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Don’t forget Santa

Beer cookies for You are ready for Christmas. Your shopping is done. You’ve selected the beers you will drink tomorrow. Time to open one and relax.

Except … what about Santa? He might want more than a beer set out by the chimney. So here’s a recipe for “White Beer Cookies” from the Food Network:

Ingredients
2 bottles (12 ounces each) Belgian style white beer
5 tablespoons honey
1 1/2 sticks unsalted butter, at room temperature
1 1/4 cups powdered sugar
1 large egg
1/2 teaspoon vanilla extract
1 medium orange, zested
2 teaspoons ground coriander
2 cups all-purpose flour
1/2 teaspoon baking soda
Icing: (Optional)
1/2 teaspoon vanilla extract
1 cup powdered sugar
1 tablespoon orange juice
1 tablespoon whole milk
1 orange zested using a bar grater, optional

Directions
Put the beer and honey to a medium saucepan and reduce over medium heat until you have about 1/3 cup of liquid. You will occasionally have to skim the foam off the top of the beer. You will know you have hit 1/3 of a cup of liquid as the liquid will suddenly begin to aggressively foam due to the high concentration of sugar. Let this reduction cool to room temperature.

Cream the butter and sugar together. Add the egg and blend thoroughly. Then add the vanilla, orange zest, coriander, and beer reduction and blend again. Mix the flour and baking soda together then slowly add to the batter.

Preheat oven to 350 degrees F.

Using a uniform scoop scoop mounds of cookies onto an aluminum cookie sheet lined with parchment. Make sure you do not overcrowd the cookies; you should be able to fit about 12 cookies on a half sheet pan. Bake for 20 minutes (depending on your oven it may take more or less time, for some ovens it could take 15 minutes for others it could take 25; 20 minutes is an average time).

Let the cookies cool on the cookie sheet until they are cool enough (about 10 minutes) to transfer to wire racks to cool completely.

Genesee builds keg Christmas tree

Genesee keg Christmas treeGenessee Brewing in Rochester, N.Y., has used 300 kegs to build its own version of a Christmas tree outside it brewhouse, trimmed with with 600 feet of LED green rope lights, and topped it with a rotating Genesee sign. The tree is 23 feet tall.

“It’s been great fun,” Michael Gaesser, Genesee’s director of packaging innovation, said at a press briefing. “As soon as you turn it on, people start taking pictures. Everyone thinks it’s cool and the whole company rallied around it.”

The tree was erected on a 16 x 16 wooden base and between the 10 layers of kegs is a plywood platform. The kegs are tied together with a cable system. When disassembled, the parts will go into storage for next year.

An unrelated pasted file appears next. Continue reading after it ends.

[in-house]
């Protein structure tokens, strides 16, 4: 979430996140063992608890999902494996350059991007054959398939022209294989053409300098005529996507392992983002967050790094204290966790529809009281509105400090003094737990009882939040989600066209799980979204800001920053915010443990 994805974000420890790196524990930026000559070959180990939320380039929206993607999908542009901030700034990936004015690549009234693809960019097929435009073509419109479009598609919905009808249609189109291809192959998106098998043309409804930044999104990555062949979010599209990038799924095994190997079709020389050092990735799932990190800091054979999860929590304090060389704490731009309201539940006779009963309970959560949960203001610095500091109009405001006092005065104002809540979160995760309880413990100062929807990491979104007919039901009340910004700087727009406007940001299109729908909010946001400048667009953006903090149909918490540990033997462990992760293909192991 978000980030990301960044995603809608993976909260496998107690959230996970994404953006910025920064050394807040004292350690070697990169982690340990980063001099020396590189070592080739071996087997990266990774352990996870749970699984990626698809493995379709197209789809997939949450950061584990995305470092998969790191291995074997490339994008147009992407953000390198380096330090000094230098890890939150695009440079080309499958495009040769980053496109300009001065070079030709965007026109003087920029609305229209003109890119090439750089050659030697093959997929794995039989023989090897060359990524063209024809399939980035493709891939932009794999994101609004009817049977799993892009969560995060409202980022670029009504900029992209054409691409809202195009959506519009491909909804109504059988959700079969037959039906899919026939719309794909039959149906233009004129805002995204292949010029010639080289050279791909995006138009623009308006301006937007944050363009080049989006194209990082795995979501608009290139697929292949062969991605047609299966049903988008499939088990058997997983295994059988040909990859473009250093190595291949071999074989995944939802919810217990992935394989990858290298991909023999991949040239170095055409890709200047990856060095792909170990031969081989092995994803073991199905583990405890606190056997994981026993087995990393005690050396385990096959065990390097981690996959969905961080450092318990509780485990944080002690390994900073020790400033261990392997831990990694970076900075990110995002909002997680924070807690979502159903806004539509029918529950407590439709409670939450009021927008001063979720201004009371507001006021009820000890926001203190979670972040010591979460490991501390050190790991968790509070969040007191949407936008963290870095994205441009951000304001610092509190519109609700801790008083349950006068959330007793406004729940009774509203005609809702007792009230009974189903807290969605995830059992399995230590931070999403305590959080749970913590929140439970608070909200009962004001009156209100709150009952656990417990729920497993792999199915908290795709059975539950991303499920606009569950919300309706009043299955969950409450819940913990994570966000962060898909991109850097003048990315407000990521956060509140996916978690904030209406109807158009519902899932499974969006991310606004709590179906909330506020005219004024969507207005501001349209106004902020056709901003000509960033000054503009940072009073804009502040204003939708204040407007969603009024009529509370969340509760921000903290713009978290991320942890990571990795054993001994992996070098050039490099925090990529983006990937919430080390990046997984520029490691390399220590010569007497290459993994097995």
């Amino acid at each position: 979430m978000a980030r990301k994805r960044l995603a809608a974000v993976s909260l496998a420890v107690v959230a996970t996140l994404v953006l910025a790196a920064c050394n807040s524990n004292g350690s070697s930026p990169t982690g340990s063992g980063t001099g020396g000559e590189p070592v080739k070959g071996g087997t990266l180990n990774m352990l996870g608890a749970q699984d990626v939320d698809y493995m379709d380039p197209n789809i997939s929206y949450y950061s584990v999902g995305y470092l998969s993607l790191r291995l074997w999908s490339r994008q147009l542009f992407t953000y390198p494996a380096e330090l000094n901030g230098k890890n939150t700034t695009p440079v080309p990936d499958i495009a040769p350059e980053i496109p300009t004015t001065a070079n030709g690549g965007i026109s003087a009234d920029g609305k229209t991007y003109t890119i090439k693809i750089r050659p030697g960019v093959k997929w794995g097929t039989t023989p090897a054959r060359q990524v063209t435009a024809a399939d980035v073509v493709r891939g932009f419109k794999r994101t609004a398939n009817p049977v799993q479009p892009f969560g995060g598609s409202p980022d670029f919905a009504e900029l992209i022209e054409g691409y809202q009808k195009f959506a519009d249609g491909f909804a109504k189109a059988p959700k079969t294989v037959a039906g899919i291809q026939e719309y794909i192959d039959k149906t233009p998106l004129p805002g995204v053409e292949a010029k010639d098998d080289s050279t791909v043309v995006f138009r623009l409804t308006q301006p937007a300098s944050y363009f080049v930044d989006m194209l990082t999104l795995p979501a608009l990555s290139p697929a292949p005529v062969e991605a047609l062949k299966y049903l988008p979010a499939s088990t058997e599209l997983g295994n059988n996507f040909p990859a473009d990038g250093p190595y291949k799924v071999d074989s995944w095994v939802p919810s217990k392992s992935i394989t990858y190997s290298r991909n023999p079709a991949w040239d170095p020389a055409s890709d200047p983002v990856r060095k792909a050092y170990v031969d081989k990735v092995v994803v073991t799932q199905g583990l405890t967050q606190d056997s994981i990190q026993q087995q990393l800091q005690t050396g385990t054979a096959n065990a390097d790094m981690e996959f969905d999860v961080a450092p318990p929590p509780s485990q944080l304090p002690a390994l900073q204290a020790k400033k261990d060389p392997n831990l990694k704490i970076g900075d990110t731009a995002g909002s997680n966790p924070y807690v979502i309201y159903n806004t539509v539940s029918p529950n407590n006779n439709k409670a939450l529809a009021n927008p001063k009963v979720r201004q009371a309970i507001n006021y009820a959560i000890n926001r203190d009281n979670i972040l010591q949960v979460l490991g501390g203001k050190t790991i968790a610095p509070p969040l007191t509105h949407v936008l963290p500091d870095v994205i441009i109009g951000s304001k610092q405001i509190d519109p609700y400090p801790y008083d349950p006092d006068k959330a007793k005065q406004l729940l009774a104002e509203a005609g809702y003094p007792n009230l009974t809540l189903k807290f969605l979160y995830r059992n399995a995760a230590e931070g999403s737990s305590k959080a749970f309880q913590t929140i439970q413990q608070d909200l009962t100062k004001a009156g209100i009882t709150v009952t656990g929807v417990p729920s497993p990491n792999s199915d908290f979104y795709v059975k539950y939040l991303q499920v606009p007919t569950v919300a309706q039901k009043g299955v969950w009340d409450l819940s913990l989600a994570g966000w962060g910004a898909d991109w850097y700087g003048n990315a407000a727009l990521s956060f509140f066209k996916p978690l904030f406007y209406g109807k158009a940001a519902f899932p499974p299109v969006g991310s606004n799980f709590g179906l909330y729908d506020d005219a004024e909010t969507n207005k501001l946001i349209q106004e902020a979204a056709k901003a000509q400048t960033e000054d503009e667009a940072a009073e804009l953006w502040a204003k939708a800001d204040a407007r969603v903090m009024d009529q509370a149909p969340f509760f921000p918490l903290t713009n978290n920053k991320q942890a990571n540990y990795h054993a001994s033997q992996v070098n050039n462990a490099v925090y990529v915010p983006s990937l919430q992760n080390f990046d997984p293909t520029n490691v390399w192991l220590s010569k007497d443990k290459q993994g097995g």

And the kegs? “The kegs will go back into the production flow and go right back out with beer in them,” Gaesser said.

An official public lighting ceremony is set for Thursday.

Scrabble coasters

Although the points on the tiles only add up to 17 the word FERMENTATION has the potential to add a lot more points by reaching double and triple letter or word scores.

These are the sorts of things you can contemplate while shuffling through this set of beer coaster tiles. It does not come with a large scrabble board, although no home bar should be without one. Added bonus: you can pick this up at the PBS store.

Vintage beer commercials

Vintage Beer CommercialsDoesn’t it seem to you that Russell Crowe should have starred in a beer movie instead of his wine-soaked release (“A Good Year’) a while back?

BeerBooks.com has DVDs on just about any beer-related subject you could want. From making beer to the history of beer to beer and food to great old commercials.

Now if they just sold a remote that doubled as a bottle opener.

And for your Next Glass

Next Glass appIt is being touted as the “Pandora for beer” although you can’t taste beers straight from your smartphone the same way you can listen to music.

The Next Glass app is available for both Android and iOS and serves both beer and wine drinkers. After you download it, it will have you rate some beers. Then when scan a bottle at your local store or do a search for a particular beer it will return a score that predicts if, and how much, you’ll like that beer.

“The more you rate, the more we learn about you,” said Next Glass CEO Kurt Taylor. “We look through chemistry of the beers and wines you have given us your preference on and we are able to find correlations and trends within your profile to figure out what is driving your enjoyment of those bottles.”